Now, we can just buy them with a click of a button (some of my favorite sites are: http://wholespice.com/ , http://www.penzeys.com/ or http://kalustyans.com/**) and even if they are so easy to get, we still leave them abandoned and forgotten in an obscure corner of the kitchen counter. A tradition that we should avoid now for many reasons:
1. Food tastes much happier and interesting with them on.
2. Everything smells delicious when they are used.
3. They are versatile, intense and have no fat, cholesterol, sugar nor sodium.
4. The can be mixed and matched to taste
5. Despite not even being awarded the requirement of nutrition information labels from the FDA, spices are compressed forms of nutrients, think of them as the USB drives of the food world. They are highly concentrated in antioxidants and other chemicals that help fight disease and inflammation. Just as an example, cinnamon helps control blood sugar levels and turmeric is thought to help prevent cancer and depression. Many spices can help boost immunity and work as antiseptics, and can help protect ourselves against chronic illnesses such as cancer, diabetes, heart disease and arthritis.Not convinced yet? Some act as aphrodisiacs!

A pinch goes a long way. From breakfast to dinner, throw some allspice, annato (awsome in poultry), cardamom, carob, celery seed, chile, cinnamon, clove, coriander, cumin, fenugreek, ginger, garlic, hyssop, mustard, nutmeg, paprika, peppers, saffron, sumac, turmeric, vanilla, and/or wasabe onto any dish. It's worth experimenting!
Just a note: freshly ground spices are the best (that's why I love Wholespice.com), and if possible, keep them frozen to preserve of their nutritional properties for longer periods.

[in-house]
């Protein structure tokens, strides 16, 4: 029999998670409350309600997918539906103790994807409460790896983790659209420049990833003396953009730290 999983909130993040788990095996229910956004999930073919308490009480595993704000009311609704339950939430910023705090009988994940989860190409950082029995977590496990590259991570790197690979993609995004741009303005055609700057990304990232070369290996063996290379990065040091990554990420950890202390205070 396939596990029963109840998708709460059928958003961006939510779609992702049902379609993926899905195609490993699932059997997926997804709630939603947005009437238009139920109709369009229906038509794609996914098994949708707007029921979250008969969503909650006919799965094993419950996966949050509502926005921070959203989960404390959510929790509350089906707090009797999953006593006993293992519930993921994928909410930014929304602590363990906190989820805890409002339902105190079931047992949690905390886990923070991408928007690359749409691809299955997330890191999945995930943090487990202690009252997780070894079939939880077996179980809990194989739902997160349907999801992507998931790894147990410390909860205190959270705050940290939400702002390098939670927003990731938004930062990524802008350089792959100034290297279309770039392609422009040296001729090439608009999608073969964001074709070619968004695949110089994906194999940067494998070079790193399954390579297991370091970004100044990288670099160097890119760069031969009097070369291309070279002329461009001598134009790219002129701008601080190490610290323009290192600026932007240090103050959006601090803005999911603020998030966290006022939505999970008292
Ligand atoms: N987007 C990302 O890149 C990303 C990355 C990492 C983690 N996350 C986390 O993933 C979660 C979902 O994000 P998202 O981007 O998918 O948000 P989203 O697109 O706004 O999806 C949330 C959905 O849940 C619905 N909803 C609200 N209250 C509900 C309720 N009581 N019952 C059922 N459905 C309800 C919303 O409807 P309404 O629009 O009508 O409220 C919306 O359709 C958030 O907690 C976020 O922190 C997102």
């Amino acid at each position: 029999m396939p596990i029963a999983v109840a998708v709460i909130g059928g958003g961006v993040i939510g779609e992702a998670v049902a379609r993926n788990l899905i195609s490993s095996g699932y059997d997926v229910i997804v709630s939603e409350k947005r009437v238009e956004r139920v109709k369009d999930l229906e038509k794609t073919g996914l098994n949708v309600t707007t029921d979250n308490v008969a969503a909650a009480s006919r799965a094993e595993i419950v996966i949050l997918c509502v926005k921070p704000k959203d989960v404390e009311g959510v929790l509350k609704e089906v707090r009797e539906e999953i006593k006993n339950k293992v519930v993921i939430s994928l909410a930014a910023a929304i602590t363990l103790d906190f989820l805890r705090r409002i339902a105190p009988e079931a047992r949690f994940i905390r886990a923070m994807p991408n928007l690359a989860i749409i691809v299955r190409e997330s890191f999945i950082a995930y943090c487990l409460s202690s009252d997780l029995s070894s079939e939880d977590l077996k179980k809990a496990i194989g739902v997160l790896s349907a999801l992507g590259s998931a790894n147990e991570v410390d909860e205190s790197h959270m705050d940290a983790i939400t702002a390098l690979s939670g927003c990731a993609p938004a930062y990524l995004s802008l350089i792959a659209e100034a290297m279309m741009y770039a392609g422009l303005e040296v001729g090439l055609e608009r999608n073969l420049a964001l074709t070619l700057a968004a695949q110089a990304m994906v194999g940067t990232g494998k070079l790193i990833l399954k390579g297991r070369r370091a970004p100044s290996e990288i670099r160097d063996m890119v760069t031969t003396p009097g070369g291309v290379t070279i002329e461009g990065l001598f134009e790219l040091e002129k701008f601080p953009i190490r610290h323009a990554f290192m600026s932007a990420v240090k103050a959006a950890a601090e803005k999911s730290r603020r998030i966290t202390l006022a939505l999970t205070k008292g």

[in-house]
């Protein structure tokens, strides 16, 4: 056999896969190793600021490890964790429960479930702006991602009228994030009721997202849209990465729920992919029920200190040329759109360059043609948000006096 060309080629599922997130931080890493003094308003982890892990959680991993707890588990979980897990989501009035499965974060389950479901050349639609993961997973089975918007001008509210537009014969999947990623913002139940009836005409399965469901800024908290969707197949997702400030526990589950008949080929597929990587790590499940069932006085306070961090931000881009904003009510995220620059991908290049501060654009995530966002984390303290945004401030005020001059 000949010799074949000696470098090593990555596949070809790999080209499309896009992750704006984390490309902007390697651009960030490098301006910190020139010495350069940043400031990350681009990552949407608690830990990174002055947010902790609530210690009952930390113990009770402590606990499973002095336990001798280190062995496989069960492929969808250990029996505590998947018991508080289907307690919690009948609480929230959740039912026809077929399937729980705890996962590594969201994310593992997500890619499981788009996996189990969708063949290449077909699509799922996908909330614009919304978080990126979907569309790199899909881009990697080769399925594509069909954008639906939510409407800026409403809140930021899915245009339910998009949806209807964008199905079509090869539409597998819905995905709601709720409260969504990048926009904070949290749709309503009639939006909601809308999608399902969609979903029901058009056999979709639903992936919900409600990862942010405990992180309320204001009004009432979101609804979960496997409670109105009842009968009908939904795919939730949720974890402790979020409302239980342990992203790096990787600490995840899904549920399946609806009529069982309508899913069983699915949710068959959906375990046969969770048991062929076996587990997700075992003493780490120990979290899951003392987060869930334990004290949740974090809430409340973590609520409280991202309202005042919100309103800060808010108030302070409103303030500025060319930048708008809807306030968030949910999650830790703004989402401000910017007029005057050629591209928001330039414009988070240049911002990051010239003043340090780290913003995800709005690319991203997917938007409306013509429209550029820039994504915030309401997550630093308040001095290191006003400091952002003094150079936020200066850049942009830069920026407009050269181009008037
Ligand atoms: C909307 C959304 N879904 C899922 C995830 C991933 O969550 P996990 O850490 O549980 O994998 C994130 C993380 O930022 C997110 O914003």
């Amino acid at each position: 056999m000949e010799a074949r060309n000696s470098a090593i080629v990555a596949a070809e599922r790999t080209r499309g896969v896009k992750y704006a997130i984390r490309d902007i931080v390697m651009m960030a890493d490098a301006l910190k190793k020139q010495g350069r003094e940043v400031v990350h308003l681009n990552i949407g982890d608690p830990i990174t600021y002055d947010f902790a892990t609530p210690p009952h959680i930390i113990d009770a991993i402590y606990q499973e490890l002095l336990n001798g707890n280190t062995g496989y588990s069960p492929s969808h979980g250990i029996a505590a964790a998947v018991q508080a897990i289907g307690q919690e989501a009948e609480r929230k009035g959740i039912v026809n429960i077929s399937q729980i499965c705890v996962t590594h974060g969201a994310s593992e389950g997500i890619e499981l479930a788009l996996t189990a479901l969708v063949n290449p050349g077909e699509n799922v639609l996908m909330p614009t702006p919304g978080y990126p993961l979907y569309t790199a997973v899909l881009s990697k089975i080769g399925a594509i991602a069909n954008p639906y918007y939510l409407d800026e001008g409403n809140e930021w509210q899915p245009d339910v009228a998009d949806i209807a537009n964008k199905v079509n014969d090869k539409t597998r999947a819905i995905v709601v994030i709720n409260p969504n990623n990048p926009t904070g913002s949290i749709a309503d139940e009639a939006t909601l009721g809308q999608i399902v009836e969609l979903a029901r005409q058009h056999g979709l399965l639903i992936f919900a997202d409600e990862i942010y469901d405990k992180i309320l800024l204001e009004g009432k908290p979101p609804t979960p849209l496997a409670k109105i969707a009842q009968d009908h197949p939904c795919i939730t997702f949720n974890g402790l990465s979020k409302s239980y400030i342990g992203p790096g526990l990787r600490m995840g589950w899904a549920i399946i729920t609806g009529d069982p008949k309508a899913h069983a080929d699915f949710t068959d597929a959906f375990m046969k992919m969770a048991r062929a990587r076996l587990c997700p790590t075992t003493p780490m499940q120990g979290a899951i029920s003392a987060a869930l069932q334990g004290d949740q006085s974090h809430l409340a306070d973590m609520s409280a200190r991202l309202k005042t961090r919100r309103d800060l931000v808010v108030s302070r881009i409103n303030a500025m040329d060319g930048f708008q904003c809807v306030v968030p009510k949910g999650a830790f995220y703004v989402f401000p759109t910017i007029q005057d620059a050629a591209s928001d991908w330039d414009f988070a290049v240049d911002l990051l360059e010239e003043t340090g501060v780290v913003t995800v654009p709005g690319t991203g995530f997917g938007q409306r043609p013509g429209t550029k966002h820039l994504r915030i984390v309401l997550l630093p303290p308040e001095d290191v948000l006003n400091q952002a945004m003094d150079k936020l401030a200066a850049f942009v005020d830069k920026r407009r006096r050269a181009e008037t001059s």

SPICED GRANOLA
This is a great breakfast or snack and is charged with healthy ingredients and lots of texture, fiber, protein, complex carbs, omegas and antioxidants. Of course, I'm recycling last week's post using those delicious green lentils. Add it to yogurt, the milk of your choice and/or fresh fruit or just much directly from the bowl.

INGREDIENTS
  • Vegan (if made with maple syrup)
  • Dairy, gluten free (if made with gf rolled oats), soy, nut (if only seeds are used), and egg free
  • Super ingredients: Oats, green lentils, buckwheat, chia, cinnamon, mesquite flour, turmeric, dried berries, seeds and/or nuts

1 cup rolled oats (gf if needed)
3/4 cup green lentils, cooked
1/4 cup creamy buckwheat or quinoa flakes
1/4 cup pumpkin and/or sunflower seeds, or sliced almonds or pecans
3 tablespoons extra virgin olive oil
3 tablespoons pure maple syrup or honey
2 tablespoons chia seeds
2 tablespoons hemp seeds
2 tablespoons puffed amaranth or puffed millet
2 teaspoons ground cinnamon
2 teaspoons mesquite flour
3/4 teaspoon turmeric
1/4 teaspoon sea salt
1/3 cup dried fruit (I used cranberries and cherries, but dates, apricots, raisins pair nicely too)

METHOD
Preheat oven to 300 F. Line a cookie sheet with parchment paper.
In a medium bowl mix oats, cooked lentils, buckwheat, seeds, nuts (if using), amaranth, olive oil, maple syrup, amaranth, cinnamon, mesquite, turmeric, and sea salt. Stir well, making sure everything is well combined. Spread mix in an even layer all over the cookie sheet.

Bake for 25 minutes, until oats are lightly colored. Remove from oven and let cool a couple of minutes. Add the dried fruits and mix.
Serve or store in an airtight container.




**If you are concerned about kosher certification, wholespice.com's products are under supervision, and here's a link to a list of dried spices that don't need official certification: http://www.crcweb.org/spice_list.php

Tuesday, November 8, 2011

My new favorite fast food